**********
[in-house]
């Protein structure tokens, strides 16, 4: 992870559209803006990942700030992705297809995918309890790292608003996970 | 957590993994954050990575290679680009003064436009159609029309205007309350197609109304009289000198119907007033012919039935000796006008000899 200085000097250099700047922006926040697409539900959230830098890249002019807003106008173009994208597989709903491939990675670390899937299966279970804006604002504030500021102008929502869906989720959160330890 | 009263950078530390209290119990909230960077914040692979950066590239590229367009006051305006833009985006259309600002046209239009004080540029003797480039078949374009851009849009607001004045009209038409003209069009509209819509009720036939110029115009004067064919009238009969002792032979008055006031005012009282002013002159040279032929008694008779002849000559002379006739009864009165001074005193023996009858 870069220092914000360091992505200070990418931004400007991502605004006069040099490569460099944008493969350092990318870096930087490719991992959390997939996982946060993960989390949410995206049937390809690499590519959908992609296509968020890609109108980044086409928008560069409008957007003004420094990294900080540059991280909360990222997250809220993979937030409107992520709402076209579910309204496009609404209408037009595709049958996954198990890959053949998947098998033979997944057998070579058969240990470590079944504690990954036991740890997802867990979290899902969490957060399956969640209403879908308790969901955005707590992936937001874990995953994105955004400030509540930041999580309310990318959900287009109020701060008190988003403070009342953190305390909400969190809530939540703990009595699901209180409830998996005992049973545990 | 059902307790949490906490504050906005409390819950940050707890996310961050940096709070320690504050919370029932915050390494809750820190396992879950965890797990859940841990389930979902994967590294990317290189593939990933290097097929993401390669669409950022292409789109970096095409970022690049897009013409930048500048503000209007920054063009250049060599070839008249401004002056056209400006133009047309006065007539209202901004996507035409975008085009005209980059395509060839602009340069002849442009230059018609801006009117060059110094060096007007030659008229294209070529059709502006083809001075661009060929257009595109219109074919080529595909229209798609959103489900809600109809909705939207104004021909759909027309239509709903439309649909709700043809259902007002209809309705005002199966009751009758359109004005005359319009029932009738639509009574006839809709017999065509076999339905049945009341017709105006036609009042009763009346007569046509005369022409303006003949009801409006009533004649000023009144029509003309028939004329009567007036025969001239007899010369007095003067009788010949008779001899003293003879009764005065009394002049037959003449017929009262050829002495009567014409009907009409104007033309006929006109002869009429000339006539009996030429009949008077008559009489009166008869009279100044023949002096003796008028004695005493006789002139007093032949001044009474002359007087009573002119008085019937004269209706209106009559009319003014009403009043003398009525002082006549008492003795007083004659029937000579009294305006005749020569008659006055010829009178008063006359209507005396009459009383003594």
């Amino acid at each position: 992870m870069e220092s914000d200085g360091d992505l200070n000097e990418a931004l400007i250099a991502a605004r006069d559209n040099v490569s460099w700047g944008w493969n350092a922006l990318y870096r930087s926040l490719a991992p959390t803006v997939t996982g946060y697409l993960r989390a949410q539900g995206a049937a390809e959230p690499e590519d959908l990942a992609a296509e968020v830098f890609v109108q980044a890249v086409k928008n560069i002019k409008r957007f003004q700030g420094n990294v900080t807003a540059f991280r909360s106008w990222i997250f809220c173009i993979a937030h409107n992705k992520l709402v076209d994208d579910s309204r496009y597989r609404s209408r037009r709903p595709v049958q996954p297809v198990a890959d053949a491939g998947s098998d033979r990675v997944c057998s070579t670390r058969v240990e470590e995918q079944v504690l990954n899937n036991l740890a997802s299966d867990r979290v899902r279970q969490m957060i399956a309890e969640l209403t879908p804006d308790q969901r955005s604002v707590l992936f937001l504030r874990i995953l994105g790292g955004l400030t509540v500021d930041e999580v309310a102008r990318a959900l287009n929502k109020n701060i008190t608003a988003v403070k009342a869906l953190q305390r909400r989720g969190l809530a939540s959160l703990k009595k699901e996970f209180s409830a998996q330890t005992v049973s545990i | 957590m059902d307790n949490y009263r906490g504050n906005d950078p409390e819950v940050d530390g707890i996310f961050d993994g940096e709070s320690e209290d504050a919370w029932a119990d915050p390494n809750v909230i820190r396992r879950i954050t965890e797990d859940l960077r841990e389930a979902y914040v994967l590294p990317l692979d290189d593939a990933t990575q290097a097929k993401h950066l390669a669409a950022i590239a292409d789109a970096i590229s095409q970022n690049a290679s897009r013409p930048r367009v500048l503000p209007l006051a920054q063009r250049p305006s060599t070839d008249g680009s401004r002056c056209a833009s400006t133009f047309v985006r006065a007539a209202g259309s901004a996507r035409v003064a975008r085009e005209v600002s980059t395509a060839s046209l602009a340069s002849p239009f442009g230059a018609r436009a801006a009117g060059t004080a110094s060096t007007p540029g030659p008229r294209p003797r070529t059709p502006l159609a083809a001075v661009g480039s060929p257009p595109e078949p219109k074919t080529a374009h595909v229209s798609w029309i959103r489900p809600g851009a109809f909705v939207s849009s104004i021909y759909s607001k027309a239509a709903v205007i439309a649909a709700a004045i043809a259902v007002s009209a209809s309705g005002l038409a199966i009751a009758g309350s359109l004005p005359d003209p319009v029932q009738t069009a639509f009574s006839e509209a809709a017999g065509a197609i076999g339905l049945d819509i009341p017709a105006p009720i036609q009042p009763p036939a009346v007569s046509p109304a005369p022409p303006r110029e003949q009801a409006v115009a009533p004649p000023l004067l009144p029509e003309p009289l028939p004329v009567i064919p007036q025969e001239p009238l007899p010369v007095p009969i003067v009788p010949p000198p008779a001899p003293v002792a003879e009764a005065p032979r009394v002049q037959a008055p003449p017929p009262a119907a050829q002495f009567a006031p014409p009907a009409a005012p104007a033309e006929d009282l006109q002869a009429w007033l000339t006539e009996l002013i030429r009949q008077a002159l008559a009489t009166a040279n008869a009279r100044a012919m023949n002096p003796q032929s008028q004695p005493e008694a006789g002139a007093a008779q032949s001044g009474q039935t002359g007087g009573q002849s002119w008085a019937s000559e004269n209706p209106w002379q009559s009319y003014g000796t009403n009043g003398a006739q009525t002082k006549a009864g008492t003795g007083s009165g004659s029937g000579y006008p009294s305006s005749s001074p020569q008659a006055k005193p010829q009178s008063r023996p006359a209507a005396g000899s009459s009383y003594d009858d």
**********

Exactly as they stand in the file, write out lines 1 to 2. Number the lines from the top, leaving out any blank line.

[in-house]
């Protein structure tokens, strides 16, 4: 992870559209803006990942700030992705297809995918309890790292608003996970 | 957590993994954050990575290679680009003064436009159609029309205007309350197609109304009289000198119907007033012919039935000796006008000899 200085000097250099700047922006926040697409539900959230830098890249002019807003106008173009994208597989709903491939990675670390899937299966279970804006604002504030500021102008929502869906989720959160330890 | 009263950078530390209290119990909230960077914040692979950066590239590229367009006051305006833009985006259309600002046209239009004080540029003797480039078949374009851009849009607001004045009209038409003209069009509209819509009720036939110029115009004067064919009238009969002792032979008055006031005012009282002013002159040279032929008694008779002849000559002379006739009864009165001074005193023996009858 870069220092914000360091992505200070990418931004400007991502605004006069040099490569460099944008493969350092990318870096930087490719991992959390997939996982946060993960989390949410995206049937390809690499590519959908992609296509968020890609109108980044086409928008560069409008957007003004420094990294900080540059991280909360990222997250809220993979937030409107992520709402076209579910309204496009609404209408037009595709049958996954198990890959053949998947098998033979997944057998070579058969240990470590079944504690990954036991740890997802867990979290899902969490957060399956969640209403879908308790969901955005707590992936937001874990995953994105955004400030509540930041999580309310990318959900287009109020701060008190988003403070009342953190305390909400969190809530939540703990009595699901209180409830998996005992049973545990 | 059902307790949490906490504050906005409390819950940050707890996310961050940096709070320690504050919370029932915050390494809750820190396992879950965890797990859940841990389930979902994967590294990317290189593939990933290097097929993401390669669409950022292409789109970096095409970022690049897009013409930048500048503000209007920054063009250049060599070839008249401004002056056209400006133009047309006065007539209202901004996507035409975008085009005209980059395509060839602009340069002849442009230059018609801006009117060059110094060096007007030659008229294209070529059709502006083809001075661009060929257009595109219109074919080529595909229209798609959103489900809600109809909705939207104004021909759909027309239509709903439309649909709700043809259902007002209809309705005002199966009751009758359109004005005359319009029932009738639509009574006839809709017999065509076999339905049945009341017709105006036609009042009763009346007569046509005369022409303006003949009801409006009533004649000023009144029509003309028939004329009567007036025969001239007899010369007095003067009788010949008779001899003293003879009764005065009394002049037959003449017929009262050829002495009567014409009907009409104007033309006929006109002869009429000339006539009996030429009949008077008559009489009166008869009279100044023949002096003796008028004695005493006789002139007093032949001044009474002359007087009573002119008085019937004269209706209106009559009319003014009403009043003398009525002082006549008492003795007083004659029937000579009294305006005749020569008659006055010829009178008063006359209507005396009459009383003594």